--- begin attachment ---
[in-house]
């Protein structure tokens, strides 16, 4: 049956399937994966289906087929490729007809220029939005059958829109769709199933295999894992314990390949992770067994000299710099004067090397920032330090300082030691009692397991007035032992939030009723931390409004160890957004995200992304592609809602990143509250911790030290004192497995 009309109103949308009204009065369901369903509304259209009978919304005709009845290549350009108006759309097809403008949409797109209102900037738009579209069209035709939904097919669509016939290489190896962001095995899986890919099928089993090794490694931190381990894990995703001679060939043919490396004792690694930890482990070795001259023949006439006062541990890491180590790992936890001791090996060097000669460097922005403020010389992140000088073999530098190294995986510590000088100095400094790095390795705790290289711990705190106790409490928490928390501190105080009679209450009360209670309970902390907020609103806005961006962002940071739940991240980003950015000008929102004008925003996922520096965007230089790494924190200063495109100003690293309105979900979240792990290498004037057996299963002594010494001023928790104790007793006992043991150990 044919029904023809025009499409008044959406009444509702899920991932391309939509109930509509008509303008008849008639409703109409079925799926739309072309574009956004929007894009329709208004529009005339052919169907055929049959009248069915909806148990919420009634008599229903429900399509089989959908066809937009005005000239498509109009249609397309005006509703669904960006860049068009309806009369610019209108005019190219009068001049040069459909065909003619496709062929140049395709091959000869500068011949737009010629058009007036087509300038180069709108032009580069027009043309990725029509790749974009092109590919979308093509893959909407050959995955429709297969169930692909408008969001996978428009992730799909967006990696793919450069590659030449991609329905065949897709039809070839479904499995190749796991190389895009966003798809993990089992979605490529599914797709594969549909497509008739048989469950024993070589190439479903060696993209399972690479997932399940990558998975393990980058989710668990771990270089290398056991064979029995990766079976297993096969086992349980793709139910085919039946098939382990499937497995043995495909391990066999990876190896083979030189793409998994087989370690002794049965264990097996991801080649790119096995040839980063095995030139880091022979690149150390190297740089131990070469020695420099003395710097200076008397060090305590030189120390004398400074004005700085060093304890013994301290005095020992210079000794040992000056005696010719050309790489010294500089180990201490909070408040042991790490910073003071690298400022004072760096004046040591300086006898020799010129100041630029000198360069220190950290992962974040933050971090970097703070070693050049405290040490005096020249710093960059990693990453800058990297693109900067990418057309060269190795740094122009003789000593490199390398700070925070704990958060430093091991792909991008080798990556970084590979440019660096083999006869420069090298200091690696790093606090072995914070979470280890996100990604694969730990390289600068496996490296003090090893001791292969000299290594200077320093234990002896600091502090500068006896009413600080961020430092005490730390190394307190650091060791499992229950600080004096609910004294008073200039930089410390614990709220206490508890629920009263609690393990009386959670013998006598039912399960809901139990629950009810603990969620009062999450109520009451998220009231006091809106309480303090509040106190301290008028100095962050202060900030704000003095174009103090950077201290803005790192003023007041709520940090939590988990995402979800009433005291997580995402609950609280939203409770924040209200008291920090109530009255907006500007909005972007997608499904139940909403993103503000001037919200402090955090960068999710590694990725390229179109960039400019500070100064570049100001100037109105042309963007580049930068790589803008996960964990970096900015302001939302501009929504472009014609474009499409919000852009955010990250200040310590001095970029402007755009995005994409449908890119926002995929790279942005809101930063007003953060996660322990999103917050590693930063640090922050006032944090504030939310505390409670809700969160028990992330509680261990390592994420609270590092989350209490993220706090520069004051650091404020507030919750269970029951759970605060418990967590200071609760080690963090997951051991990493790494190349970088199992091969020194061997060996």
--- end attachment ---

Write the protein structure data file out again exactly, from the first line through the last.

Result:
[in-house]
């Protein structure tokens, strides 16, 4: 049956399937994966289906087929490729007809220029939005059958829109769709199933295999894992314990390949992770067994000299710099004067090397920032330090300082030691009692397991007035032992939030009723931390409004160890957004995200992304592609809602990143509250911790030290004192497995 009309109103949308009204009065369901369903509304259209009978919304005709009845290549350009108006759309097809403008949409797109209102900037738009579209069209035709939904097919669509016939290489190896962001095995899986890919099928089993090794490694931190381990894990995703001679060939043919490396004792690694930890482990070795001259023949006439006062541990890491180590790992936890001791090996060097000669460097922005403020010389992140000088073999530098190294995986510590000088100095400094790095390795705790290289711990705190106790409490928490928390501190105080009679209450009360209670309970902390907020609103806005961006962002940071739940991240980003950015000008929102004008925003996922520096965007230089790494924190200063495109100003690293309105979900979240792990290498004037057996299963002594010494001023928790104790007793006992043991150990 044919029904023809025009499409008044959406009444509702899920991932391309939509109930509509008509303008008849008639409703109409079925799926739309072309574009956004929007894009329709208004529009005339052919169907055929049959009248069915909806148990919420009634008599229903429900399509089989959908066809937009005005000239498509109009249609397309005006509703669904960006860049068009309806009369610019209108005019190219009068001049040069459909065909003619496709062929140049395709091959000869500068011949737009010629058009007036087509300038180069709108032009580069027009043309990725029509790749974009092109590919979308093509893959909407050959995955429709297969169930692909408008969001996978428009992730799909967006990696793919450069590659030449991609329905065949897709039809070839479904499995190749796991190389895009966003798809993990089992979605490529599914797709594969549909497509008739048989469950024993070589190439479903060696993209399972690479997932399940990558998975393990980058989710668990771990270089290398056991064979029995990766079976297993096969086992349980793709139910085919039946098939382990499937497995043995495909391990066999990876190896083979030189793409998994087989370690002794049965264990097996991801080649790119096995040839980063095995030139880091022979690149150390190297740089131990070469020695420099003395710097200076008397060090305590030189120390004398400074004005700085060093304890013994301290005095020992210079000794040992000056005696010719050309790489010294500089180990201490909070408040042991790490910073003071690298400022004072760096004046040591300086006898020799010129100041630029000198360069220190950290992962974040933050971090970097703070070693050049405290040490005096020249710093960059990693990453800058990297693109900067990418057309060269190795740094122009003789000593490199390398700070925070704990958060430093091991792909991008080798990556970084590979440019660096083999006869420069090298200091690696790093606090072995914070979470280890996100990604694969730990390289600068496996490296003090090893001791292969000299290594200077320093234990002896600091502090500068006896009413600080961020430092005490730390190394307190650091060791499992229950600080004096609910004294008073200039930089410390614990709220206490508890629920009263609690393990009386959670013998006598039912399960809901139990629950009810603990969620009062999450109520009451998220009231006091809106309480303090509040106190301290008028100095962050202060900030704000003095174009103090950077201290803005790192003023007041709520940090939590988990995402979800009433005291997580995402609950609280939203409770924040209200008291920090109530009255907006500007909005972007997608499904139940909403993103503000001037919200402090955090960068999710590694990725390229179109960039400019500070100064570049100001100037109105042309963007580049930068790589803008996960964990970096900015302001939302501009929504472009014609474009499409919000852009955010990250200040310590001095970029402007755009995005994409449908890119926002995929790279942005809101930063007003953060996660322990999103917050590693930063640090922050006032944090504030939310505390409670809700969160028990992330509680261990390592994420609270590092989350209490993220706090520069004051650091404020507030919750269970029951759970605060418990967590200071609760080690963090997951051991990493790494190349970088199992091969020194061997060996």